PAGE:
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Indian game streaming startup Loco raises USD 9 million from PUBG creator Krafton, Lumikai

Written by Moulishree Srivastava Published on     3 mins read

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With the recent funding, Loco has been spun off from its parent company, Pocket Aces, into a separate entity.

Mumbai-based game streaming platform Loco has raised USD 9 million from South Korean gaming company Krafton, the creator of PUBG, and Lumikai, an Indian gaming-focused VC fund. Hashed, Hiro Capital, North Base Media, Axilor Ventures, and 3One4 Capital also participated in this seed funding round. The startup will use the funds to upgrade its technology and content, the startup said on Monday in a media statement.

Loco was started as a live trivia game show app in 2017 by Abhishek Madhavan, Chetan Dembre, and Sushil Dembre. The trio sold it to Pocket Aces, a local digital media entertainment company, a year later. Under Pocket Aces, set up by Ashwin Suresh, Anirudh Pandita, and Aditi Shrivastava in 2013, Loco continued building and expanding its game streaming platform.

Last year, Loco began growing rapidly as millions of Indians flocked to gaming platforms while staying indoors due to the fear of COVID-19. According to the startup, its monthly active users rose 6x, and monthly active streamers increased 10x in 2020.

“Loco grew exponentially last year. It was a stand-out year for the company and the Indian gaming segment overall,” said Pranav Pai, founding partner, 3one4 Capital, told KrASIA. “Loco pulled ahead quickly and claimed the leadership position in game streaming in India.”

“They now stream 1,000 hours of content every day and continues to innovate to support format requests from the streamers,” he said. “And that is a very valuable asset.”

That is why many investors including Krafton became interested in Loco, Pai said. The new investors wanted Loco to be spun off as a new entity, given their interest in the gaming niche. The shareholders of Pocket Aces, including 3One4, agreed and wrote a seed check with the new backers. With the latest funding, the gaming platform has become a separate company.

Loco hosts the country’s best-known streamers playing popular games like Clash of Clans, FreeFire, and Call of Duty Mobile, aside from top esports teams and their tournaments. The company said it primarily competes with YouTube, as there aren’t many large game streaming platforms.

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“The Indian gaming audience was increasingly hungry for a local platform that would serve them, their games, their community the way they want it,” Pai said.”Loco’s focus on localization has been a very important factor in its success.”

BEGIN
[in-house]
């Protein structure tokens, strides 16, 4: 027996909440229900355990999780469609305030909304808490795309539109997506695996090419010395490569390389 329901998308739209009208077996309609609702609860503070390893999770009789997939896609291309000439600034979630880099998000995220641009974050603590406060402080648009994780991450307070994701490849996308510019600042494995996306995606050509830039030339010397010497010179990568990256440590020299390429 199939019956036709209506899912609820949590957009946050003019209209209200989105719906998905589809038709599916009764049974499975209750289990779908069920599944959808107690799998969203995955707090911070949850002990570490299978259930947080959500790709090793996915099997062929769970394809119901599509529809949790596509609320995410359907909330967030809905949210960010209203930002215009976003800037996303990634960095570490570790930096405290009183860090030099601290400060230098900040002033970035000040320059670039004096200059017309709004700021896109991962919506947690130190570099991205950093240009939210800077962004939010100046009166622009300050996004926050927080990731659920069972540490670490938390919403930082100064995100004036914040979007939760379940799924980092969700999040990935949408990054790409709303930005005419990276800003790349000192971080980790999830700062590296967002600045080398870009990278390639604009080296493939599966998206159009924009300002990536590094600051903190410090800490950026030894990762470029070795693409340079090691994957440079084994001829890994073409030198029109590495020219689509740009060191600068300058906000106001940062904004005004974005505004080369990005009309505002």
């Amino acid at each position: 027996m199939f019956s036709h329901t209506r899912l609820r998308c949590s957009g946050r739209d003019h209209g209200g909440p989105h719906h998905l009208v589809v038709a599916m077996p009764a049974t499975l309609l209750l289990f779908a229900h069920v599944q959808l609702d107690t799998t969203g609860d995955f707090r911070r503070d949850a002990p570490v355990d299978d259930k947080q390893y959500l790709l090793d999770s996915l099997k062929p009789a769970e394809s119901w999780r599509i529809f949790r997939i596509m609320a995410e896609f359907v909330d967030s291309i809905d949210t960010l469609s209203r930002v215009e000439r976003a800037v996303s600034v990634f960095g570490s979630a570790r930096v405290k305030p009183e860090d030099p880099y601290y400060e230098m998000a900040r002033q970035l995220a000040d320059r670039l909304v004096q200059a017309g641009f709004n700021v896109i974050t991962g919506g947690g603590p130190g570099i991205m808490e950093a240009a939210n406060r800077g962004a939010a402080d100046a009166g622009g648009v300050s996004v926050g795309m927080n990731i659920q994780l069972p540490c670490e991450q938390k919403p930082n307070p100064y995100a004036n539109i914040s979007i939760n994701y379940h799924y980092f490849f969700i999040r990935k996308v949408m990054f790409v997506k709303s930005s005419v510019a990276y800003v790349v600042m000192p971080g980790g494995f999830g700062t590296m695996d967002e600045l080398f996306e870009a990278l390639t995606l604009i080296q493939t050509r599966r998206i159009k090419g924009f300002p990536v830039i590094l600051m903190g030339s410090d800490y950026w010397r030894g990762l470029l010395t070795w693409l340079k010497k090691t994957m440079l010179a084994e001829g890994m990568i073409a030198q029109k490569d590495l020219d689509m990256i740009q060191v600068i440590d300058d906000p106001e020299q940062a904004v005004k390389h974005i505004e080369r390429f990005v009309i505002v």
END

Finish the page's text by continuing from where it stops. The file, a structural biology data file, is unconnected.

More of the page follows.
“The experience of gaming influencers has been sub-optimal on most global platforms. Indian gaming streamers do not always believe they are building a unique audience there,” believes Pai. “As India has many different languages as well as many emerging behaviors in each locale, the diversity that was being asked for by the game streamers, Loco has delivered it the best which has helped it built its credibility in the Indian gaming community.”

Pai said while the Indian market remains Loco’s priority, he expects the company to expand geographically.

“I don’t see Loco stopping with India; I see them expanding to other geographies like SEA by forging partnerships, Krafton being the first partners,” he said.

According to Salone Sehgal, general partner of Lumikai, given that over two-thirds of India’s millennials are gamers, India’s esports and streaming industry is set to grow at an average annual rate of 36% over the next three years.

“Cheap data and inexpensive phones have created the perfect situation in India, creating a completely new category of entertainment,” Pandita said in an interview with Bloomberg. “Over 100 million monthly active users in India engage with these games. Imagine 100 million people playing a sport that no one’s watching—that’s what Loco set out to solve for.”

The development comes at a time when Krafton has just released PUBG under a new name in the country, Battlegrounds Mobile India, which is made exclusively for Indian gamers. PUBG Mobile—among the top ten downloaded games last year in India—was banned in September 2020 by the government along with hundreds of other Chinese apps as it was distributed by Chinese internet giant Tencent. Aside from Loco, Krafton has also backed local e-sports platform Nodwin Gaming earlier in March, when it wrote the Gurugram-based firm a USD 22.4 million check.

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